But despite Nelson Mandela’s stature as a global icon, money has failed to follow the flow of interest. Over the past two weeks, as Mandela recuperated in a Pretoria hospital from a recurring lung infection, those trading on his name, directly and indirectly, did not see a spike in their revenues, to their considerable distress.
In the Pretoria CBD, street vendors flogging portraits and postcards said they had had more inquiries from foreigners, but that sales were occasional at best. In Soweto, at the Regina Mundi church, mosaics with Mandela’s name and T-shirts bearing his face sat unsold; vendors said their trade was more heavily influenced by the seasons and weather than by news of the statesman’s health.
In the market of rare coins and common medallions nothing much changed, except marked disappointment for traders and speculators still hoping to cash in on common coins.
“In the past there has been a sort of an uptick, but this time we haven’t noticed that,” says Alan Demby, chief executive of the South African Gold Coin Exchange, which sells a number of Mandela-themed medallions. “Interest in this kind of thing peaks when people are in the news; when British royals Kate and William got engaged, a lot of people bought coins. When they married, more people bought coins. People like to have that kind of memorabilia. With Mandela, it’s not always the case.”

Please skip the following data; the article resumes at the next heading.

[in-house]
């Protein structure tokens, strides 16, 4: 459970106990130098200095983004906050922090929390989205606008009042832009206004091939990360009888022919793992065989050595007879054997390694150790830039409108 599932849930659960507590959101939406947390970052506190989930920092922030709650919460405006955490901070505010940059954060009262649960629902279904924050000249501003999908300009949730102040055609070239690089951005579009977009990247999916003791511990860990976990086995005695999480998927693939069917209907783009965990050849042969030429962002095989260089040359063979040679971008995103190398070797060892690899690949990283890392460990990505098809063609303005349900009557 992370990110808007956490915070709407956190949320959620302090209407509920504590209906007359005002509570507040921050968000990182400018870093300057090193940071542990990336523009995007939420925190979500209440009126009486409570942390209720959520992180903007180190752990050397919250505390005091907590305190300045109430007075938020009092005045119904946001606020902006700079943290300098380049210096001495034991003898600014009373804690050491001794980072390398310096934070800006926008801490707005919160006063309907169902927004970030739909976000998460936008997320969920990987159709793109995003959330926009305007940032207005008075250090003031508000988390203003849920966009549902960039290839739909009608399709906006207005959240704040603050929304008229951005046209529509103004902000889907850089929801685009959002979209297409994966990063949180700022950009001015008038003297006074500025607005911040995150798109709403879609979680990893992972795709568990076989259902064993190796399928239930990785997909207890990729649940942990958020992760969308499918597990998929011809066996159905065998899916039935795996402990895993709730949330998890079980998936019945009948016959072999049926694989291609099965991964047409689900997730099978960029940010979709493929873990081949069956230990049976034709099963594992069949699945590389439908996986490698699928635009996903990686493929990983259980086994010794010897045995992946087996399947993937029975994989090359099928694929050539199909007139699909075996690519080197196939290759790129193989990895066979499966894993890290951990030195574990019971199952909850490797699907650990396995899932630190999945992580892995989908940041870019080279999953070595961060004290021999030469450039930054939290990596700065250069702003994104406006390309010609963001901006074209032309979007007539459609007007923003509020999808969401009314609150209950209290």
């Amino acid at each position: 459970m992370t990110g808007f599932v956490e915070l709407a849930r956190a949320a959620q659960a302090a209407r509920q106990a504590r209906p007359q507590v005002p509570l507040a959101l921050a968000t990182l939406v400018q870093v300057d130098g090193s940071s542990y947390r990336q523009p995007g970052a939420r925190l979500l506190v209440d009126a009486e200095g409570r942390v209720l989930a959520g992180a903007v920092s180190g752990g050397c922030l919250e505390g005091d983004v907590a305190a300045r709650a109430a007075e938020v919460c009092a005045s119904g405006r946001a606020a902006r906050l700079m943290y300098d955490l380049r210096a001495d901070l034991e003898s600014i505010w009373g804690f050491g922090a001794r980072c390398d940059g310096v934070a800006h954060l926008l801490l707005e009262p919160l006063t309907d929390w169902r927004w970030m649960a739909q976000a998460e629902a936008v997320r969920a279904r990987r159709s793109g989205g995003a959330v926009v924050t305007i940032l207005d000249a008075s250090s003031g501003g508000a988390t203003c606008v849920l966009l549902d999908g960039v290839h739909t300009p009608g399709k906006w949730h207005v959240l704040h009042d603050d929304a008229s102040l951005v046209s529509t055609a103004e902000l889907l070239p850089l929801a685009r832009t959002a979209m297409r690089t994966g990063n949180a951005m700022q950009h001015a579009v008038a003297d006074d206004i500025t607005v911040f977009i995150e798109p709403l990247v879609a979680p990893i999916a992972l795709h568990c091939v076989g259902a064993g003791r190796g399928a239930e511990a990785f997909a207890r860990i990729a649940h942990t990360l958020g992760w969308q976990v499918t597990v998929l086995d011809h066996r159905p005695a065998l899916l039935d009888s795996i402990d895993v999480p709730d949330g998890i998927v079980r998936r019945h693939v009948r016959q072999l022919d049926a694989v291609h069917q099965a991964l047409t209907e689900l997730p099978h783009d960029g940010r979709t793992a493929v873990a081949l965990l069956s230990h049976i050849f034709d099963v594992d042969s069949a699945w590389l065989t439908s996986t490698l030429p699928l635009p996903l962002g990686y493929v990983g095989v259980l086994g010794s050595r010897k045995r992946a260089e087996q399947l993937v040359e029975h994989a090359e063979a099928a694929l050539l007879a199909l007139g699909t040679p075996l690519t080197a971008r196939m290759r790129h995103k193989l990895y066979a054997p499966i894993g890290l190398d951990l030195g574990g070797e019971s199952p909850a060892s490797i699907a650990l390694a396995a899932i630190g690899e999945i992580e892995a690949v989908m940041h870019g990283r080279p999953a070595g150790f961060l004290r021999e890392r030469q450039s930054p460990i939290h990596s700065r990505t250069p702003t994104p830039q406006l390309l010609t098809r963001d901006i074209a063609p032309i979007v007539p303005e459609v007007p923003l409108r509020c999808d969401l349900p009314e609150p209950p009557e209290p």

In 2008 it was indeed the case. Very rare proofs – the most highly valued grade of coin – featuring Mandela achieved record-breaking prices, with confirmed sales of more than R100000 and claims of one coin selling for R2.5-million. After that, various sellers attempted to flog common versions of the same coin for far more than their face value, and often succeeded, with prime examples selling for about R5 000 each.
In July attempts to sell similar coins for R250 each failed dismally, although sealed and allegedly uncirculated coins were sold for R75 a piece. Coins that were actually used as currency, with all the wear and tear that comes with use, were also on offer. An attempt to sell an entire bag of such coins attracted attention – with an offer of R4 each for coins that merchants are obliged to exchange for R5 worth of goods. – M&G